“This is exactly how primary care providers would love to treat depression,” he said of the new drug. “It fits with the model they’re used to. I think they’re going to feel more comfortable, that it’s just like treating a UTI or a sinus infection, and think, ‘I can do that.’”

Because Zuranolone works differently than standard depression treatments, and much more quickly, “it offers a lot of hope for people who haven’t done well in the past,” he added.

No weight gain or reduction in libido, trials show

Clinical trials showed that patients on zuranolone didn’t experience weight gain or reduced sex drive—side effects typical of SSRIs that are often “deal killers” for patients.

Side effects of the new drug may include drowsiness, dizziness, diarrhea, fatigue, the common cold, and urinary tract infections, according to a news release issued Friday by the FDA. But side effects “can’t last longer than two weeks, because you only take it for two weeks,” Chepke noted. “It changes the calculus for a lot of people who would otherwise quit medication.”

Now that the FDA has approved zuranolone, a controlled substance, the U.S. Drug Enforcement Administration have 90 days to assign a schedule to it. Chepke predicted it would be designated a Schedule IV drug, or one with a low potential for abuse and dependence like Xanax, Valium, Ativan, and Ambien.

From there, he anticipated it would soon be in the hands of prescribers and patients, where it’s sorely needed.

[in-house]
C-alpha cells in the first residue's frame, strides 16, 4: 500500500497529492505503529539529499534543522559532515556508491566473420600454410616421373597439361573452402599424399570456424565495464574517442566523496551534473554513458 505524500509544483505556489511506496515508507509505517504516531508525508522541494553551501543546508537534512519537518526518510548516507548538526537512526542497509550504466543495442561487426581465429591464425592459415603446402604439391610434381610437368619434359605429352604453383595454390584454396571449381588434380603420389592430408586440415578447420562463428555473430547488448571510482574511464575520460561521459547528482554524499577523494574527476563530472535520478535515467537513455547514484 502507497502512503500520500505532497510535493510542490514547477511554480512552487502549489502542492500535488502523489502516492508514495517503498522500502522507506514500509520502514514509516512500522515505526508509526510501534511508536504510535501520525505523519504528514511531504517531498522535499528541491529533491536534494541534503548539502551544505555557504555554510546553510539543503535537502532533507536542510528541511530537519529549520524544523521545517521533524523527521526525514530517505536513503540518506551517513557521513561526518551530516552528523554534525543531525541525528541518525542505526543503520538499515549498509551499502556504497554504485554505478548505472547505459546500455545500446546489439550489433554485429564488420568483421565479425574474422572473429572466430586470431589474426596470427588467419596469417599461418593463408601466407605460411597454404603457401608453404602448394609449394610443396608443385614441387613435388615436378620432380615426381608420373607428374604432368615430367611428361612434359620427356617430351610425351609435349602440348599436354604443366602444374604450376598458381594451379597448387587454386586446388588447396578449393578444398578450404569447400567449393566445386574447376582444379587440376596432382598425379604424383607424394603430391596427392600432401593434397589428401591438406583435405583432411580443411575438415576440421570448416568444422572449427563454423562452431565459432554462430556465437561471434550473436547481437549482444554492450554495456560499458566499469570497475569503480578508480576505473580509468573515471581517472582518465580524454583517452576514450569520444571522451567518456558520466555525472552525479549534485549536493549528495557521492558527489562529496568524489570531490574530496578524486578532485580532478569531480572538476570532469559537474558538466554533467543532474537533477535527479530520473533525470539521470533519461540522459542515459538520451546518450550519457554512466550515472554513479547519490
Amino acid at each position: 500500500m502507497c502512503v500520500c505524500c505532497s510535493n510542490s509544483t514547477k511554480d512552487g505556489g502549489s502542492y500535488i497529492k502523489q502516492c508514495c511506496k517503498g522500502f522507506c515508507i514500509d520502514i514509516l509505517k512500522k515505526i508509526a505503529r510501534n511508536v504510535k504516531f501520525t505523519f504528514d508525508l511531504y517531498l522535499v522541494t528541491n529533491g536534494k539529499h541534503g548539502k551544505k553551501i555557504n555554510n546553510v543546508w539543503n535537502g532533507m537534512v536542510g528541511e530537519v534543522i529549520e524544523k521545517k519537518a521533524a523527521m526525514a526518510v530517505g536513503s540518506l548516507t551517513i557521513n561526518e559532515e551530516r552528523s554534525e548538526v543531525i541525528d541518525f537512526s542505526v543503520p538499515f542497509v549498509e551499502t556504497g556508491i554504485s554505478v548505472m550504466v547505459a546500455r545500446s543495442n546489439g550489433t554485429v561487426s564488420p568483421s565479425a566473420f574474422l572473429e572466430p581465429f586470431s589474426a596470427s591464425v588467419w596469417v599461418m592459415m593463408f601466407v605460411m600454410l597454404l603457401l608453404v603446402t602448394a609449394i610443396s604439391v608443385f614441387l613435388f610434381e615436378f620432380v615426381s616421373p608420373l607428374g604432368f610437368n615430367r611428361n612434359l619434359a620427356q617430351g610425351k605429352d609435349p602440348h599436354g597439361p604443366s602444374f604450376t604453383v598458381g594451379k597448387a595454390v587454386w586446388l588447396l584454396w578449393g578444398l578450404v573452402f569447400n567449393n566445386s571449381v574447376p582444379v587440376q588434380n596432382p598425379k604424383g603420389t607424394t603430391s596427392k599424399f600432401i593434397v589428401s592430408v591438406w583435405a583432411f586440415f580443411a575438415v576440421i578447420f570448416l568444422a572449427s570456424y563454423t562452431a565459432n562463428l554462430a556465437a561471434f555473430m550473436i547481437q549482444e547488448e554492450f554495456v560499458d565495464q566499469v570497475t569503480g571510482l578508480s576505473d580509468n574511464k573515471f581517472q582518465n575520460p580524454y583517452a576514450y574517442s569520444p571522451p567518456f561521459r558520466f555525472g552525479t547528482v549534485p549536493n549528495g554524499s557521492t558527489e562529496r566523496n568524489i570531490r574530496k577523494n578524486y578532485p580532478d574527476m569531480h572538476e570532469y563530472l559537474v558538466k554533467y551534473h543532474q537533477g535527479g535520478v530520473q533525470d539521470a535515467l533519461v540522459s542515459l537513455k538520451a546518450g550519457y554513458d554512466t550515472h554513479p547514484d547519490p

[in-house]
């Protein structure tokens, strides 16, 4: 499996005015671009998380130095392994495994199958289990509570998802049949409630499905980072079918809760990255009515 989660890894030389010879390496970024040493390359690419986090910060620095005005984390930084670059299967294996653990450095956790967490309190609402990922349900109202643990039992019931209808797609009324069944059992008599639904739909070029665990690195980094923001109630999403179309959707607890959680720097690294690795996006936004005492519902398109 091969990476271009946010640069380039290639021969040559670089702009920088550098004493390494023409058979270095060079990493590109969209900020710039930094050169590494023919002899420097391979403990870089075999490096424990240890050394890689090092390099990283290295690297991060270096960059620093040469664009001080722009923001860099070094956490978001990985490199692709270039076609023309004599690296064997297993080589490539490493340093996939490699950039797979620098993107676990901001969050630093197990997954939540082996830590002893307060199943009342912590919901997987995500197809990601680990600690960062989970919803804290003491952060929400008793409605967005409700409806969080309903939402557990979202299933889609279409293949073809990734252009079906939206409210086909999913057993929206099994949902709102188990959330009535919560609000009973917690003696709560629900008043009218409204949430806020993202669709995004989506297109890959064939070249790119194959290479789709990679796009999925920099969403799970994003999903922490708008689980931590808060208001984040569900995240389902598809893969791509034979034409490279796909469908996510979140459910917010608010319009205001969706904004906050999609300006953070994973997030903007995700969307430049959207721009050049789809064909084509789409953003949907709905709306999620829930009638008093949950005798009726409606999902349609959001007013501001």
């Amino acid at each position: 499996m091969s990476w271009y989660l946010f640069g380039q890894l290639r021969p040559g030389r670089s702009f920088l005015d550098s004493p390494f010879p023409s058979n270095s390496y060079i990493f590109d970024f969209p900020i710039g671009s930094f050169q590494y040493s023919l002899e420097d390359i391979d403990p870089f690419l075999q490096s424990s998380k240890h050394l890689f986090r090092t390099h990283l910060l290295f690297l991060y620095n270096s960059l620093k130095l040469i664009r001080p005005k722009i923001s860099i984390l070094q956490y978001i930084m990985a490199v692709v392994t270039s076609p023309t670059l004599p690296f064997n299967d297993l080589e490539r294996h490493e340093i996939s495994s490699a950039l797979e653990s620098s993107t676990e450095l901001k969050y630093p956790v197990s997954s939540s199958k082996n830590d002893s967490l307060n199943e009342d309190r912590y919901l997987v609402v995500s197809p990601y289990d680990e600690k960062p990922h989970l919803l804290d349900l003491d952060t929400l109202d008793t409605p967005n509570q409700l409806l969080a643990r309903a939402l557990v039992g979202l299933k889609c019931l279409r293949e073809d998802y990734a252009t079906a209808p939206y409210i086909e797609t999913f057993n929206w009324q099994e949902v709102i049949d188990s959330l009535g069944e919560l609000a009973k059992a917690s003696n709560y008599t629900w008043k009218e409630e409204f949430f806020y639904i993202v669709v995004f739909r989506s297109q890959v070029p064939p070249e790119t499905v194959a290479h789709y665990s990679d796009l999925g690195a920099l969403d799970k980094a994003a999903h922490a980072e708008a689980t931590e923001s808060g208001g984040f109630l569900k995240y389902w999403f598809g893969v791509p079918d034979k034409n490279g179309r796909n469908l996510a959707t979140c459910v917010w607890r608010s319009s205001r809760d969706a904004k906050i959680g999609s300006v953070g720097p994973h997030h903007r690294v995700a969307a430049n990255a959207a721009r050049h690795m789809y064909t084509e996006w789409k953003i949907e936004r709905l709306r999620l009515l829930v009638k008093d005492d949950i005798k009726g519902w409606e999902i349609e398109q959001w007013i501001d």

Depression is still widely thought of as a nuisance condition in which “you get down from time to time, but your pick yourself up by the bootstraps,” he said. “Even in churches, there’s the notion of ‘too blessed to be stressed.’ It’s as if it’s not a big deal. But it is a big deal. And we need better treatment options to help.”

On Wednesday, Deligiannidis was hopeful word of the FDA’s approval would come late Friday, and with it, a wave of press that encourages new mothers to seek the help they deserve—for their sake, and for their sake of their children.

“Depression can increase the risk for poor birth outcomes,” and such negative outcomes can continue after a baby is born, she said. Postpartum depression can “affect a mother’s ability to bond with her baby and form attachment, and affect a child’s growth and development.”

“For mom’s sake, for baby’s sake, for family’s sake, we want women to discuss their symptoms with a trusted healthcare provider ASAP.”

Drug not yet approved for major depressive disorder

Sage Therapeutics had also applied for approval to use the drug in cases of major depressive disorder. The federal agency on Friday did not issue a ruling on such use.

In 2021, an estimated 8% of American adults—21 million—had at least one major depressive episode. If approved for major depressive disorder as well, the drug could shift the paradigm on depression from a chronic condition that requires lifelong medication to an acute illness that, for many, necessitates just a short course of drugs during flares, experts told Fortune.